Radish And Cancer Prevention
Radish is a
biennial vegetable of the Brassicaceae family, grown for its fleshy edible part. It can be eaten raw, in juice
or salad, or cooked along with other foods. The edible part, the white flesh taproot, is the swollen portion
located underground, above the root. It is bitter, which is due to the presence of isothiocyanates, a sulfur
compound. The skin of radish can be different colors, but the most common is red. Certain varieties may have
pink, white or black skin.
Health Benefits of Radish
Radish is a
mineral-rich root vegetable: potassium, calcium, and others. It also contains many healthy trace elements. It is
rich in fiber, which makes it particularly effective on regulating the functioning of the intestinal transit. In
addition, it helps very effectively in the remineralization of the body. Radish is rich in sulfur, which gives
it its pungent flavor and, above all, stimulates appetite and digestion. All with a low caloric intake, only 15
kcal / 100 g. Its tops, which can be used in soup, are an excellent source of provitamin A, vitamin C,
antioxidant, and iron.
Radish and Cancer
epidemiological studies have shown that high consumption of vegetables and fruit reduces the risk of suffering
not only cardiovascular disease but as well as certain cancers and other chronic diseases.
have shown that regular consumption of vegetables from the cruciferous family (eg radish, watercress, kohlrabi,
cabbage, cauliflower, broccoli...) could prevent some cancers, such as lung cancer, ovarian cancer, and kidney
cancer in women. For instance, in vitro studies have shown certain active compounds in white radish,
isothiocyanates, have the capability to prevent Mutagen-DNA reaction which is the basic of cancerous development
in the body. In short, regular consumption of the plant helps prevent cancer.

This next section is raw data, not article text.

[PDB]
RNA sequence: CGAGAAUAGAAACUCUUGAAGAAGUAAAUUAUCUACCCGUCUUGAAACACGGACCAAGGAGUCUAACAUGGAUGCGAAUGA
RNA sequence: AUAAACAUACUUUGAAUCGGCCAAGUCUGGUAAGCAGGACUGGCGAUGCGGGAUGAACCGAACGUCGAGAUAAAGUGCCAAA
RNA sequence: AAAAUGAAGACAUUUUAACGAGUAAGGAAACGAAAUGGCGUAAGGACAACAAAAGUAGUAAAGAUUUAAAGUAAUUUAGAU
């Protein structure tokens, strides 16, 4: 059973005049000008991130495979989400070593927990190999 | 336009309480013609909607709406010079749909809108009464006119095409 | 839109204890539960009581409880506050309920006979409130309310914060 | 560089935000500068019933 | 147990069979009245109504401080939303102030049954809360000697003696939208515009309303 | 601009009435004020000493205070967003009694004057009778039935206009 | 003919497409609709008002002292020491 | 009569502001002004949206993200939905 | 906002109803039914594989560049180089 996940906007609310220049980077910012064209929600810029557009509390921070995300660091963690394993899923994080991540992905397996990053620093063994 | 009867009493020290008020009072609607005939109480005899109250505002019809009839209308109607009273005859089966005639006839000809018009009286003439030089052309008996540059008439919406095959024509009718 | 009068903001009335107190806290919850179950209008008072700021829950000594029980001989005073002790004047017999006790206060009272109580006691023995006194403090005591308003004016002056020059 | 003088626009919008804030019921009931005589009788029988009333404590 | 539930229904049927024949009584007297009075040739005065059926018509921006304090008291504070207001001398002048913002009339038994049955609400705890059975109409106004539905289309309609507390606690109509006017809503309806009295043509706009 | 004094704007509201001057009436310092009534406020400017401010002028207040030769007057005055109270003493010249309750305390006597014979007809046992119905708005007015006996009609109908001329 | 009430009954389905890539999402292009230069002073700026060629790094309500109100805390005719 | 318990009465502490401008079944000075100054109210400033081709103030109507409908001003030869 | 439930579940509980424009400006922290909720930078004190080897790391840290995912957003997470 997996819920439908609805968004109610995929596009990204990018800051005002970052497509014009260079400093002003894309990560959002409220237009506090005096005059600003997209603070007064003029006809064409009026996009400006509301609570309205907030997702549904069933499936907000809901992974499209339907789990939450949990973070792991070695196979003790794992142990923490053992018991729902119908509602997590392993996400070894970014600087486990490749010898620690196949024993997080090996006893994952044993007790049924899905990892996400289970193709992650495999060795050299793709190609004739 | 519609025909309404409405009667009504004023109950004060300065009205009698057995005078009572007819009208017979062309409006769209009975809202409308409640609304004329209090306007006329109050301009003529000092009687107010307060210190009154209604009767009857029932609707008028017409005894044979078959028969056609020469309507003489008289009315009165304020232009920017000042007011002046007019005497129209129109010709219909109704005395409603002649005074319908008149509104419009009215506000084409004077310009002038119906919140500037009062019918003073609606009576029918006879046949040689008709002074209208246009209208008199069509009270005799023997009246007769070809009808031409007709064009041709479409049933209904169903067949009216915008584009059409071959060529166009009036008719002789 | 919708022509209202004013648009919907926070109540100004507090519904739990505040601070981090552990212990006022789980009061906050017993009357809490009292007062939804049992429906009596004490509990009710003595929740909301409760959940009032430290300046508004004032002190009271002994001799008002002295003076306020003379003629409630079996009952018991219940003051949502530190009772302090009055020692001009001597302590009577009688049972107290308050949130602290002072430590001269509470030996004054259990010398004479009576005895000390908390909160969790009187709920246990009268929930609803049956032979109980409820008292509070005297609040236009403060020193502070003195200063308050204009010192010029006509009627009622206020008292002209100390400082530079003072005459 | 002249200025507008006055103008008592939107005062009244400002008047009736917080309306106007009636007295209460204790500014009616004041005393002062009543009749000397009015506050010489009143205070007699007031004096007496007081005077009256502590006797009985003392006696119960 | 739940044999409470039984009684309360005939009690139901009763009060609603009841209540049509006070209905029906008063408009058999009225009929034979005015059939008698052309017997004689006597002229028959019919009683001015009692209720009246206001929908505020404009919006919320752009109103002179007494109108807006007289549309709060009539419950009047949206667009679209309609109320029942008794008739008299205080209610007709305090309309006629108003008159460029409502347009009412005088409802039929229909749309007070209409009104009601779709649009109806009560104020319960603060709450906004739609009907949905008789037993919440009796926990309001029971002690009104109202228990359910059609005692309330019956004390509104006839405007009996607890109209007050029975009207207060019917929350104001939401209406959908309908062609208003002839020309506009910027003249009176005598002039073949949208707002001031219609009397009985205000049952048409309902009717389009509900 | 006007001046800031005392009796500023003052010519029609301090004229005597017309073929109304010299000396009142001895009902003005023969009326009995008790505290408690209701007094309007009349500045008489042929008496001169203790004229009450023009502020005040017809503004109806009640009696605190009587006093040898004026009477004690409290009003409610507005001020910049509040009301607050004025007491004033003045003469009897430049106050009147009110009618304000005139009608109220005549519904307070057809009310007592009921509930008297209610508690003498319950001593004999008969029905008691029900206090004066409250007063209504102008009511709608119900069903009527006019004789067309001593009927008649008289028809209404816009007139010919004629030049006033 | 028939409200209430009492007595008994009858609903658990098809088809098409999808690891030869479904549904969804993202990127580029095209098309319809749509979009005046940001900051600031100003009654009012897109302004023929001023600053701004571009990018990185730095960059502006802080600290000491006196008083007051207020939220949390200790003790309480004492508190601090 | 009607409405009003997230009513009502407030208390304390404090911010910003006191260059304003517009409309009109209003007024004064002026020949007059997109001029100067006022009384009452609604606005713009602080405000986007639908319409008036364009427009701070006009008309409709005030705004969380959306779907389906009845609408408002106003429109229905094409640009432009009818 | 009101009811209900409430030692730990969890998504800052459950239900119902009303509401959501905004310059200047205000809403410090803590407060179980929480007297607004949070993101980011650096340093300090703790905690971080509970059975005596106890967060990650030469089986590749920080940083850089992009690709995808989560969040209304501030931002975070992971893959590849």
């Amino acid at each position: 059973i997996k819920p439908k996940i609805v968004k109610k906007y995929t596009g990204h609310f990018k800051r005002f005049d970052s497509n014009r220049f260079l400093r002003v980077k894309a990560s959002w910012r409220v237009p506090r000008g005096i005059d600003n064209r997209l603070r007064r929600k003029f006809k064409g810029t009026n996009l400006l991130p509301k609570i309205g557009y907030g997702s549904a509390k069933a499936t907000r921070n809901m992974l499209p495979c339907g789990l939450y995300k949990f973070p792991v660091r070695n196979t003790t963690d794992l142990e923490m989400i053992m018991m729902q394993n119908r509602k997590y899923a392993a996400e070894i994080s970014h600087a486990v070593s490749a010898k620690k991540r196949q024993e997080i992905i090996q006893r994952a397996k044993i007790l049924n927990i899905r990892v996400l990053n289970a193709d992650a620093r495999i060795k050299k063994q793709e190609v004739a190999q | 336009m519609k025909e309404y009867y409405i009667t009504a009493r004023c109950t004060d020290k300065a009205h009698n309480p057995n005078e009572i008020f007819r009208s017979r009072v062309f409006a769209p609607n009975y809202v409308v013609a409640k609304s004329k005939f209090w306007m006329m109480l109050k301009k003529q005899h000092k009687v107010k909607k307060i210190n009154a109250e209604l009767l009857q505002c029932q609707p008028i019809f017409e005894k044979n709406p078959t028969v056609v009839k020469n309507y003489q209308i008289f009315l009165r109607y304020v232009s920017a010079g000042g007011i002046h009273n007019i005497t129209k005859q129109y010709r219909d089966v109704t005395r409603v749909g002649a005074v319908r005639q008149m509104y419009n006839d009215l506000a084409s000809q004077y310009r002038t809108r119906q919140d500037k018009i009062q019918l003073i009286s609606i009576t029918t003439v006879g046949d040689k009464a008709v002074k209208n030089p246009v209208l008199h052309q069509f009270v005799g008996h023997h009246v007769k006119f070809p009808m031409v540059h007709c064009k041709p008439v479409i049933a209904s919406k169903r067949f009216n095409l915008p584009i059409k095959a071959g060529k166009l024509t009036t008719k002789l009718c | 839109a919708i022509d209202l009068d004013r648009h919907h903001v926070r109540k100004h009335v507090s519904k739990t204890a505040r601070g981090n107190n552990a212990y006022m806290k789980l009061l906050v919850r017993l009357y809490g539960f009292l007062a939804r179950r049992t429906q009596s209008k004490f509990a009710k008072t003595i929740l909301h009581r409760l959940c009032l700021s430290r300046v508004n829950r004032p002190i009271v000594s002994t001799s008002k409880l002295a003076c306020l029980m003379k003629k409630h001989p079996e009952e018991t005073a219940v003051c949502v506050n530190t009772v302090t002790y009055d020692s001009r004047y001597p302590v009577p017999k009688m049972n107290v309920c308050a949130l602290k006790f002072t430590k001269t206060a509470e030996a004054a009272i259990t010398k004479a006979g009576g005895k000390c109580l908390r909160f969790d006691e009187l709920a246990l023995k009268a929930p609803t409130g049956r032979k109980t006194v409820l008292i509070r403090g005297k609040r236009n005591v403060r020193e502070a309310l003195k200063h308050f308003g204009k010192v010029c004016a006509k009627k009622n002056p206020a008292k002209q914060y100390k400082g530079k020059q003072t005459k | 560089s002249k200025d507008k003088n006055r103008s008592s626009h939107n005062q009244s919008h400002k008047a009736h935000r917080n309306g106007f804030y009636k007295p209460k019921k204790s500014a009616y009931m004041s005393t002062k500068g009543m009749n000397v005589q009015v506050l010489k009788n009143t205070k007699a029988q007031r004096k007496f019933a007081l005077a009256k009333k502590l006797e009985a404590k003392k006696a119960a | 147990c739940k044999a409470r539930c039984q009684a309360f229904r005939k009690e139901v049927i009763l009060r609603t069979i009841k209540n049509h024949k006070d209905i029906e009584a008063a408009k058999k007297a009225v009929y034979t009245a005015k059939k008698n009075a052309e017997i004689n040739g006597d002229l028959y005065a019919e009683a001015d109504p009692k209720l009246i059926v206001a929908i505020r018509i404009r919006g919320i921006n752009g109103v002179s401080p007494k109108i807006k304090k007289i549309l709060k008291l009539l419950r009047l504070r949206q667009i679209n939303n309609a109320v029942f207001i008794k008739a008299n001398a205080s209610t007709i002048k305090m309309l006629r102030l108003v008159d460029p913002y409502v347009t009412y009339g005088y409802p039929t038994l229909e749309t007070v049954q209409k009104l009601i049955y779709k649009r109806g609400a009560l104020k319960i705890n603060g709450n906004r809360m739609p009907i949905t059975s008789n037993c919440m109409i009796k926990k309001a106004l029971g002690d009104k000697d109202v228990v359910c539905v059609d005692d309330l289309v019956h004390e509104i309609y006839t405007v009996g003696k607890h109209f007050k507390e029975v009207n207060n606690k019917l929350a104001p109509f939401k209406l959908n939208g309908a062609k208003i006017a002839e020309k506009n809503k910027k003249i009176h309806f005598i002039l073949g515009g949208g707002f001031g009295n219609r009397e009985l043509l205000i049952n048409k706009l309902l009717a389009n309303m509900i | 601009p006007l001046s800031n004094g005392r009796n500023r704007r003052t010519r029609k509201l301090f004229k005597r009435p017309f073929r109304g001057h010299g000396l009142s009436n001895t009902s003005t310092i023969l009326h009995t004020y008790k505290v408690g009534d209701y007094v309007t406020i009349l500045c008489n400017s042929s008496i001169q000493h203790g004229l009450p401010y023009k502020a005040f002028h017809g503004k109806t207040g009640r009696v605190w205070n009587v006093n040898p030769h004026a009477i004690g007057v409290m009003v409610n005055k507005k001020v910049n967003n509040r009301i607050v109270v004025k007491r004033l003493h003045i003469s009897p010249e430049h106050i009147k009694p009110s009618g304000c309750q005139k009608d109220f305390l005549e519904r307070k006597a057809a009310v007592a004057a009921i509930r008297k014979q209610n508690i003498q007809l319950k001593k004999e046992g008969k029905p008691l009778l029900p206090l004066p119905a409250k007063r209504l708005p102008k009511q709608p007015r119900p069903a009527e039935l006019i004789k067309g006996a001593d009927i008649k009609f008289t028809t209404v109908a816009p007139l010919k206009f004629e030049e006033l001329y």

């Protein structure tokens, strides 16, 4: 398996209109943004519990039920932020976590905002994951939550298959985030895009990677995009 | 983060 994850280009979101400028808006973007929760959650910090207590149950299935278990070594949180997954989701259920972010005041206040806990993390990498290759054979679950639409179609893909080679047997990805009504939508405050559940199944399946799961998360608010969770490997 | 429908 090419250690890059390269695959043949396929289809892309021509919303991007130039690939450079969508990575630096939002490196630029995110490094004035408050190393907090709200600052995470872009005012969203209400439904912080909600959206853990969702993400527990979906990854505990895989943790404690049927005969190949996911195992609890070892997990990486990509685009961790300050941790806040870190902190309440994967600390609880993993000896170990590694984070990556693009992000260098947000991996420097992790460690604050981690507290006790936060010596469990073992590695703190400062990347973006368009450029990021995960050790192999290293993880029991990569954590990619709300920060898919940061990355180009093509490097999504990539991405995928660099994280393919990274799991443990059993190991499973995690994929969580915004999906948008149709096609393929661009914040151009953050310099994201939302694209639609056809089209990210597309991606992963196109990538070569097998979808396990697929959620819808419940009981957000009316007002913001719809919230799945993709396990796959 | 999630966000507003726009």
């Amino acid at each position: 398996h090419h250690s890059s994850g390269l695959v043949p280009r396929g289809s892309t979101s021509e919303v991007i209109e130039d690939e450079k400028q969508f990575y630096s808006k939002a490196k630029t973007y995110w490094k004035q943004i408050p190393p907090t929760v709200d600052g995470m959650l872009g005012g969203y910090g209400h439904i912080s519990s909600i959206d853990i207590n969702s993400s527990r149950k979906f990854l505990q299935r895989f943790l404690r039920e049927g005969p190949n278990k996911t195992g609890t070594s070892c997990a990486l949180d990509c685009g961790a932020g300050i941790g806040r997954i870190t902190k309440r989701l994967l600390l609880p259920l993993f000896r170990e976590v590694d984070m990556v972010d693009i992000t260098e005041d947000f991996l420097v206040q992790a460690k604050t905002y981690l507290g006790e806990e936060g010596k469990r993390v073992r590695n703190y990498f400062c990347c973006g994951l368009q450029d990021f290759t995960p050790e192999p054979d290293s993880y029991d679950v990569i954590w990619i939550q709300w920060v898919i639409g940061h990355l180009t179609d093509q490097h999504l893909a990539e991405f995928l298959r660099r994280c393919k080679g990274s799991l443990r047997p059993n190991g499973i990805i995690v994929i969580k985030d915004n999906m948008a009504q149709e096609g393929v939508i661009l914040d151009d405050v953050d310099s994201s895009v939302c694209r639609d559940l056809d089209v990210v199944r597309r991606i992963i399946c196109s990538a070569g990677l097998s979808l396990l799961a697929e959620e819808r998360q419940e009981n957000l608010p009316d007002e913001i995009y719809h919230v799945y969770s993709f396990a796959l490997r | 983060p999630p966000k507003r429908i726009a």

Radish and Colon
antioxidants in radish, including anthocyanins and kaempferol, would play the role of cancer prevention by
reducing the formation of tumors in animals and the growth of cancer cells in vitro. Researchers have also
demonstrated that antioxidants in black radish had an effect on lipid levels in intestinal cells and contribute
to the prevention of colon cancer. More studies are needed on radish and breast cancer before scientists can
reach a conclusion.
In addition to
cancers, radish is also good for cardiovascular health, digestive system, and memory.
Cardiovascular Health. A daily intake of cruciferous vegetables is associated
with lower blood levels of homocysteine, which would decrease the risk of cardiovascular disease. A study in
animals has shown that compounds from the white radish, isothiocyanates, decreased the growth of vascular cells
whose overgrowth is associated with cardiovascular diseases and certain cancers. Some radish antioxidants could
decrease bad cholesterol, triglycerides and blood glucose, as well preventing oxidation of blood lipids in
Digestive System. Several animal studies have shown that the root and
radish leaves contain substances that can increase intestinal motility. The raw juice is excellent in prevention
and combating intestinal motility disorders or abnormal intestinal contractions, such as spasms and intestinal
Memory. A study in elderly women concluded that consumption of
cruciferous slow cognitive decline. Age-related memory loss is a serious problem around the world. Although more
research is needed to fully understand how the vegetable works to protect the brain cells, it is safe to consume
radish regularly in your effort to have your memory function properly.